MR. MCCURRY: And his can only be characterized now as being intolerant of those that have a point of view contrary to that in the platform.
Q So you don't call his call for --
MR. MCCURRY: By the way, and this extends -- when in November of 1995 when he addressed this issue, it also extended to intolerance to those who are candidates for appointment to the federal judiciary, because he made it quite clear then that he would establish this as a litmus test for the appointment of judges.
Q I don't quite understand -- you said that Dole had supported -- his party has a platform that's unrelenting in its intolerance and an insult on a woman's right to choose; and then said, but your party's going to have a tolerance plank for people who are intolerant. I mean, which is it? Do you respect people who are right-to-life people or you don't?
MR. MCCURRY: We say that this is a matter of moral conscience that people should address privately. The one thing we don't need is the government telling people what they can and cannot do when it comes to matters of reproductive health, their own health and their own right to exercise their constitutional freedom of choice. And we recognize that there are different points of view as a matter of conscience on that issue. We respect the views of those who have contrary points of view of the party -- that this party is a pro-choice party. It will be made clear on our platform that that is the case, but we are tolerant of the view of others. That tolerance does not extend to the Republican Party.
Q How much say does the President have on the upcoming platform for the Democrats? Is he going over it line by line? Has he got a draft of it already?
MR. MCCURRY: We've had our representatives participating in the deliberations of the drafting committee and the platform committee. The President's very well-satisfied with the strong platform that is moving towards adoption in Chicago.
Q Mike, you have been extraordinarily successful in raising money for the campaign. And $11 million of the money you got was taxpayer money for use during the primary season. Since there was no primary opponent, is there any consideration of giving that money back?
MR. MCCURRY: Absolutely not because during that primary period, we faced political attacks from a number of Republican candidates for president, including the likely nominee of that party. The President had a right during that primary period to defend himself, defend his record, and you know we elected to do so.
Q Not much. I mean, you didn't spend much money during that period of time.
MR. MCCURRY: We spent what was recorded at the Federal Election Commission.
Q In his remarks to the Republican platform committee, Senator Dole had a challenge for the President saying that if he's all so all-fired concerned that the Dole tax cut plan might interfere with arriving at a balanced budget in the year 2002, why doesn't the President gather up some more Democratic votes for a balanced budget amendment?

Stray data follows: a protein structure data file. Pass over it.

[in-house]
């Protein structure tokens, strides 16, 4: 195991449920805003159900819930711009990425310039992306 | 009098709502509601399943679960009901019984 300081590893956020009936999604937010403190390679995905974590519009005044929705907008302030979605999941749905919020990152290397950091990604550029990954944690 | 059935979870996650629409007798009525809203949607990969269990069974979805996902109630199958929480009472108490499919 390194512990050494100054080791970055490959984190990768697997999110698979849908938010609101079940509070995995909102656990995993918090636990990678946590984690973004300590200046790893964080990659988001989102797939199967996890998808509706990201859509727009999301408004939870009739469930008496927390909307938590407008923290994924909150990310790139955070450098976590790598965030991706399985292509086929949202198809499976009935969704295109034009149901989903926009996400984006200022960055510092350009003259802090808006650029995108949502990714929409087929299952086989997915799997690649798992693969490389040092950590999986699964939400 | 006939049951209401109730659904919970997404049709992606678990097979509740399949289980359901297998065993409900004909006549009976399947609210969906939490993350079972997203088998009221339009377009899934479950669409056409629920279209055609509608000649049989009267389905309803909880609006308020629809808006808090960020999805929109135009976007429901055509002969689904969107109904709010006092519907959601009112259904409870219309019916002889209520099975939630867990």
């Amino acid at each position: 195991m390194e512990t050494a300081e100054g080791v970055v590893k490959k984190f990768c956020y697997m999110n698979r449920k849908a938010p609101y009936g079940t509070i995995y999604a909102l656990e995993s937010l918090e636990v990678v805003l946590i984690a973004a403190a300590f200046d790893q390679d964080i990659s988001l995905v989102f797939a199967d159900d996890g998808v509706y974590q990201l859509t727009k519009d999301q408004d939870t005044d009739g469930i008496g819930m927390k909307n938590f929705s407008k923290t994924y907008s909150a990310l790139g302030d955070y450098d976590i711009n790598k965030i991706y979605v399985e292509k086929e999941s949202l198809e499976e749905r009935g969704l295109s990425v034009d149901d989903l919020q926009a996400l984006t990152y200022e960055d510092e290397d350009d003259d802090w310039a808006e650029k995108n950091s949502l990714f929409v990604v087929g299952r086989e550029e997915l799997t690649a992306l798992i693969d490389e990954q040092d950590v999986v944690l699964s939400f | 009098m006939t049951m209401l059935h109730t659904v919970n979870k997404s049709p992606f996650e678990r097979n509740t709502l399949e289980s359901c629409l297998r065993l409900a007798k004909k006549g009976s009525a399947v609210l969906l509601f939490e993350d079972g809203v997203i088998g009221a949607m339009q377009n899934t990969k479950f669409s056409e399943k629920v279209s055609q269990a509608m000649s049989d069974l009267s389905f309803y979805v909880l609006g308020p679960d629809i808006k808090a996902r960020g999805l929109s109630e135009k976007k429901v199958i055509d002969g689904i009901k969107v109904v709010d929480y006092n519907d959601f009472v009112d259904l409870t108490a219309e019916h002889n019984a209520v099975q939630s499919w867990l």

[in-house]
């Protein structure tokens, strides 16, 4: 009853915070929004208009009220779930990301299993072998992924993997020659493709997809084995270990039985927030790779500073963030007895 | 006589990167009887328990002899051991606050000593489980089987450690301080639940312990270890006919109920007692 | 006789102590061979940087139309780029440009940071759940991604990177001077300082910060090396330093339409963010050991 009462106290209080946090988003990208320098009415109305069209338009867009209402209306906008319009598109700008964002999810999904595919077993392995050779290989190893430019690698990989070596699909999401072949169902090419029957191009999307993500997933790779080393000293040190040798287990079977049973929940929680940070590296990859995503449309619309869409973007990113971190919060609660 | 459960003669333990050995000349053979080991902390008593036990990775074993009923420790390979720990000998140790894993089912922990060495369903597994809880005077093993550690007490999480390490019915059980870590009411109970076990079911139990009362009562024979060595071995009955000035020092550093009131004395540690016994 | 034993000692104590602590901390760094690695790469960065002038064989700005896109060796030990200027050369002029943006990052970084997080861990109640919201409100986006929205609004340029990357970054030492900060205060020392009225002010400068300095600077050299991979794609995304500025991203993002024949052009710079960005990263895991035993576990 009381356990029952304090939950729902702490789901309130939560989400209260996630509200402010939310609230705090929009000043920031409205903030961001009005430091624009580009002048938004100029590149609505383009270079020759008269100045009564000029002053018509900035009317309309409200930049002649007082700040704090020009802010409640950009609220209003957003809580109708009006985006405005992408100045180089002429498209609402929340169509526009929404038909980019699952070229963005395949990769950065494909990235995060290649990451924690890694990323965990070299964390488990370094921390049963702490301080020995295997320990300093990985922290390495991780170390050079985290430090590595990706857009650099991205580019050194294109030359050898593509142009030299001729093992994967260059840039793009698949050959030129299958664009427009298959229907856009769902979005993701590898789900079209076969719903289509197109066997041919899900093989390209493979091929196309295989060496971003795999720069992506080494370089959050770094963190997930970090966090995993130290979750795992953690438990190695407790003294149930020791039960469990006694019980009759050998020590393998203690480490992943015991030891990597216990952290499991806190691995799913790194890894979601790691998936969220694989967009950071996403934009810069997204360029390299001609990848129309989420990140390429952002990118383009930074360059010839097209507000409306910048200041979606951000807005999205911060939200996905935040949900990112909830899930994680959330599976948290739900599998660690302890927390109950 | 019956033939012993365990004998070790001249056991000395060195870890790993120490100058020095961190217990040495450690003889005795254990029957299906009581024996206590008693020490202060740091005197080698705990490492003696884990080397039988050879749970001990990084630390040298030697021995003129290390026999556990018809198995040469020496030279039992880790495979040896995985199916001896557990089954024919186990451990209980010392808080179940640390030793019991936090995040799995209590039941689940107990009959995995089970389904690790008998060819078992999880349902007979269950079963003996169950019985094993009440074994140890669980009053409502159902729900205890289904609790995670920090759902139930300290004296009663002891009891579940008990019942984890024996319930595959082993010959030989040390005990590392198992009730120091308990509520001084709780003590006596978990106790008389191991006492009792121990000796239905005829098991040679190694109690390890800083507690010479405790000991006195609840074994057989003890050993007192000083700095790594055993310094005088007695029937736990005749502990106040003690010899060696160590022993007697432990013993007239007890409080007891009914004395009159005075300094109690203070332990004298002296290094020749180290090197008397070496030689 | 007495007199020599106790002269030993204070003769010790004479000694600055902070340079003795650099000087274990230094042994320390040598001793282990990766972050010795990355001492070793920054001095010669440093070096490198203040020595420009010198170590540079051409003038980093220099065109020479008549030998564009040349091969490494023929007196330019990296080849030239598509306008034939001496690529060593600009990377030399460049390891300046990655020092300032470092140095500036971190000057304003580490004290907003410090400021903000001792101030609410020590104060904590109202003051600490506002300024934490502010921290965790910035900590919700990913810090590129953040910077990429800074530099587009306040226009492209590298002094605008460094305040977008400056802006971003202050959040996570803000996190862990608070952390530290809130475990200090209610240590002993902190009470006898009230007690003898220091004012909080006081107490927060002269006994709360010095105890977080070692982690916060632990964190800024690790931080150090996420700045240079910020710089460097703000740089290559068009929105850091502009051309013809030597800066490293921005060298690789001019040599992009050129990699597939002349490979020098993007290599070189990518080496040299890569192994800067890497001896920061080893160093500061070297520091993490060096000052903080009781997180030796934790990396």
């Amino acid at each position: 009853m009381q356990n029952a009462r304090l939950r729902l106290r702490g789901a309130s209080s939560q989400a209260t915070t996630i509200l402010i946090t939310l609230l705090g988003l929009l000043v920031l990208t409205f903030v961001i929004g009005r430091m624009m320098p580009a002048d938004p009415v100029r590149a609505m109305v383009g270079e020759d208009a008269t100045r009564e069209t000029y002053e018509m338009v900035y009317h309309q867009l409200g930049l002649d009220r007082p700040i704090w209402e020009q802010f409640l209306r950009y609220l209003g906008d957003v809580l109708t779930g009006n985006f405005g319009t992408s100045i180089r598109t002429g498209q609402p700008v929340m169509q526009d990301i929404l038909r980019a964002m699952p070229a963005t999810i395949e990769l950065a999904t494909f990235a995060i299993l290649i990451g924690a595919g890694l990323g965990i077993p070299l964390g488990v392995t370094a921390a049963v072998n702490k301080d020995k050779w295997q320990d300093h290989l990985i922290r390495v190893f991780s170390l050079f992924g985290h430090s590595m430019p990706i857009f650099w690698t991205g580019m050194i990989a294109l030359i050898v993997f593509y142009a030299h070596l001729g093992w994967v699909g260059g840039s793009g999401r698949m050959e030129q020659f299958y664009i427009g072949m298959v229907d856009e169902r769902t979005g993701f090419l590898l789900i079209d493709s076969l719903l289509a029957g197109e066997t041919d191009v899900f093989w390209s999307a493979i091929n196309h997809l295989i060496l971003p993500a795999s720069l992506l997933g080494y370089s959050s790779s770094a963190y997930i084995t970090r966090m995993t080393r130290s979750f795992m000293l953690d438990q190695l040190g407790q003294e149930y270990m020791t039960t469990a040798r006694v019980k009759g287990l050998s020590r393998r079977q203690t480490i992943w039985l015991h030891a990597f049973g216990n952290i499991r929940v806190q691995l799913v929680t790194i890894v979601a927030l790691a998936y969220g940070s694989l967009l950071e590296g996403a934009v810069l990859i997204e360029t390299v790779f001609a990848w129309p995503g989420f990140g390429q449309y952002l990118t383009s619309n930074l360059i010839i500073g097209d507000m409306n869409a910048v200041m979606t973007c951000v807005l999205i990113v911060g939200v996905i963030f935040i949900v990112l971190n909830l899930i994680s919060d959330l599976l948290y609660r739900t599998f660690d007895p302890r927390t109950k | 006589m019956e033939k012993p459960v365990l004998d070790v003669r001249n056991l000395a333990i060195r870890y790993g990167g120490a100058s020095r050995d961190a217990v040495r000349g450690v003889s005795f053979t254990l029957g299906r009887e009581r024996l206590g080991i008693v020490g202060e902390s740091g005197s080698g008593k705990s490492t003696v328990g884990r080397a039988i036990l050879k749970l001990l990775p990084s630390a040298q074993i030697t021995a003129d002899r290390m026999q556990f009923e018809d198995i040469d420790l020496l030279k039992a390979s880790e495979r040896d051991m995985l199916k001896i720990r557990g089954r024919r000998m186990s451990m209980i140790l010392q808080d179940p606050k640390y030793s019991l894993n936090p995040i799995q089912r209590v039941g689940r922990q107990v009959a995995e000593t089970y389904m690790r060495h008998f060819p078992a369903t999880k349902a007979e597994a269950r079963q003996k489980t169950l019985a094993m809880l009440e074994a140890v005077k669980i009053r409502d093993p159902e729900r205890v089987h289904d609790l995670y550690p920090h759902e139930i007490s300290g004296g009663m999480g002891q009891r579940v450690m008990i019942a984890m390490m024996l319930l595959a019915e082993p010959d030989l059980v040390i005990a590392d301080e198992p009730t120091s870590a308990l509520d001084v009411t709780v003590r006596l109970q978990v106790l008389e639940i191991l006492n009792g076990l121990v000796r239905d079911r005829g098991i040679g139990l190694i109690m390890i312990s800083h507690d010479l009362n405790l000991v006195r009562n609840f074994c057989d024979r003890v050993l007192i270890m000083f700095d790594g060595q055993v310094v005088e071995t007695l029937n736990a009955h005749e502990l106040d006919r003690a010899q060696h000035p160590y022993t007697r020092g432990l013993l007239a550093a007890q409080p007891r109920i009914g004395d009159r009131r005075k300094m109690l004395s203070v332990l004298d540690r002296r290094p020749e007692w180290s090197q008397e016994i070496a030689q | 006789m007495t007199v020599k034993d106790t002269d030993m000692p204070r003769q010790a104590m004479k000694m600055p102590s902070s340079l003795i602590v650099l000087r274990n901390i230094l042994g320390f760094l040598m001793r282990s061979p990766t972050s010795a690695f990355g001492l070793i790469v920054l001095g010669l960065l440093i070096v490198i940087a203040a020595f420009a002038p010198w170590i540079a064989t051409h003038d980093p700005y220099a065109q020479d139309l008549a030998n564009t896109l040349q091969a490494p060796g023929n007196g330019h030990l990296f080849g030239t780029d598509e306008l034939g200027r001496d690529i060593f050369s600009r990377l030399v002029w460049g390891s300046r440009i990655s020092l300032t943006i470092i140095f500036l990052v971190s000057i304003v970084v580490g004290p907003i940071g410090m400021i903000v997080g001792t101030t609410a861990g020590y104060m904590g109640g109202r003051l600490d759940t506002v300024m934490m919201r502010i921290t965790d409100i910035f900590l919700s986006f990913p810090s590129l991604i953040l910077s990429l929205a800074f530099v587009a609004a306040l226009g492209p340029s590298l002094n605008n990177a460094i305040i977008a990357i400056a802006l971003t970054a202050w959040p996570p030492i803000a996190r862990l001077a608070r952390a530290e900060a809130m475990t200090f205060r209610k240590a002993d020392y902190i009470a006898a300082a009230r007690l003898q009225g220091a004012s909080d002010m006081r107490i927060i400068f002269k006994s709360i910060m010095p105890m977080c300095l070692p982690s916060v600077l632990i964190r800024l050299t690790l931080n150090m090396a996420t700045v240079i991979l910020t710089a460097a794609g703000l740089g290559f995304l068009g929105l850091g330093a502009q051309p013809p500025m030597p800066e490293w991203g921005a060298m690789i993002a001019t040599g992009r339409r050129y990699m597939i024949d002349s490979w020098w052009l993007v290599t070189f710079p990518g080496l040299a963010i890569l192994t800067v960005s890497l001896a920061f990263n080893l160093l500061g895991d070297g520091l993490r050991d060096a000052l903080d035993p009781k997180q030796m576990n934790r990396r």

MR. MCCURRY: He can say whatever he chooses to say. This President has clearly from the moment he took office been working to reduce the deficit. He fulfilled a fundamental pledge he made to the American people in 1992 to reduce the budget deficit by half. He was successful at that. He has now presented a plan to the Congress that would, in fact, lead to a balanced budget by the year 2002 as measured by the Congressional Budget Office, something that apparently Mr. Dole's not willing to say on behalf of his own plan.
Look, this President is doing serious work to reduce federal budget deficits and to balance the budget, not relying on smoke and mirrors, rosy scenarios and all manner of other gimmicks to achieve the goal.
Q Mike, in the 1992 campaign the President was very critical of Wall Street, of people who made over $1 million a year, but he's choosing to vacation at the home of somebody on Wall Street who made over $20 million a year and whose firm had to pay one of the largest fines on record. Is there any discomfort about that?
MR. MCCURRY: No.
Q Could you explain why? Doesn't that clash with what he said in 1992?
MR. MCCURRY: No, I don't think there's any conflict. I would have to go back and look at what he said specifically in 1992, but he can choose to vacation with friends. I think most Americans would honor his right to do so.
Q What can you tell us about his trip coming up now?
MR. MCCURRY: Still somewhat in flux because we may be presented with some items for action by the Congress. We're waiting to see whether that happens. But the President intends to go ahead with an event that will stress the need to bring educational technology into the classroom, specifically, computer technology when he visits a school outside San Jose, California. And he's looking forward to an event that will stress the protection of children as we prevent crime oriented towards children when he speaks in Southern California on Friday.
Q Mike, last January you said that the President favored the legislation that would reimburse Mr. Dale for his legal expenses and would sign it. You also said the White House wanted to put this whole issue behind it to close the books on the whole thing. Had you discussed that with the President?
MR. MCCURRY: I had a couple of conversations dating back over the last couple of months -- or, I guess, around about the end of the year, early in the year with the President. And I think Mr. Toiv expressed himself on how forward leaning I was on those remarks last week.